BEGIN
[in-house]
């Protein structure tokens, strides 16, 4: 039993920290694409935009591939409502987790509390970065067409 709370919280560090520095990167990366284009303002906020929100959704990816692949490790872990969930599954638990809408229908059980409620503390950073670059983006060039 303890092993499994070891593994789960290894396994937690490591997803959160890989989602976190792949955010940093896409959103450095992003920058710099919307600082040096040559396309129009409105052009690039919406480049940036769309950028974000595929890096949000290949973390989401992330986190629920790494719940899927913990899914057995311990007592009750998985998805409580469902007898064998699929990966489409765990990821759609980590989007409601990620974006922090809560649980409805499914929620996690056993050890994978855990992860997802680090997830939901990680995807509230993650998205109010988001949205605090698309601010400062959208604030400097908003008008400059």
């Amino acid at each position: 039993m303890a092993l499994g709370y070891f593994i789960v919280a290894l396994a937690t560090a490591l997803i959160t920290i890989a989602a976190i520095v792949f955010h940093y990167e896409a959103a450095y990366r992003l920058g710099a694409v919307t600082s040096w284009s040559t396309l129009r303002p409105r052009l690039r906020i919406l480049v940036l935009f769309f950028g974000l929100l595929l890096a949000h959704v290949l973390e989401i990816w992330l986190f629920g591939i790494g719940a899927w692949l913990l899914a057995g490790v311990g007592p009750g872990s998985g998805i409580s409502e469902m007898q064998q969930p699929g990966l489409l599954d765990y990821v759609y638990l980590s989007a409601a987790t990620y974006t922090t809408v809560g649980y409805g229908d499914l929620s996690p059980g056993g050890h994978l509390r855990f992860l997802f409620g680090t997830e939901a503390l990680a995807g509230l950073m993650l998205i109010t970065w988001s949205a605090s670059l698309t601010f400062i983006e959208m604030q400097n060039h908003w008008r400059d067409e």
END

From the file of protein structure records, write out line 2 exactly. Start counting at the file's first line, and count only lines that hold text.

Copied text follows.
């Protein structure tokens, strides 16, 4: 039993920290694409935009591939409502987790509390970065067409 709370919280560090520095990167990366284009303002906020929100959704990816692949490790872990969930599954638990809408229908059980409620503390950073670059983006060039 303890092993499994070891593994789960290894396994937690490591997803959160890989989602976190792949955010940093896409959103450095992003920058710099919307600082040096040559396309129009409105052009690039919406480049940036769309950028974000595929890096949000290949973390989401992330986190629920790494719940899927913990899914057995311990007592009750998985998805409580469902007898064998699929990966489409765990990821759609980590989007409601990620974006922090809560649980409805499914929620996690056993050890994978855990992860997802680090997830939901990680995807509230993650998205109010988001949205605090698309601010400062959208604030400097908003008008400059």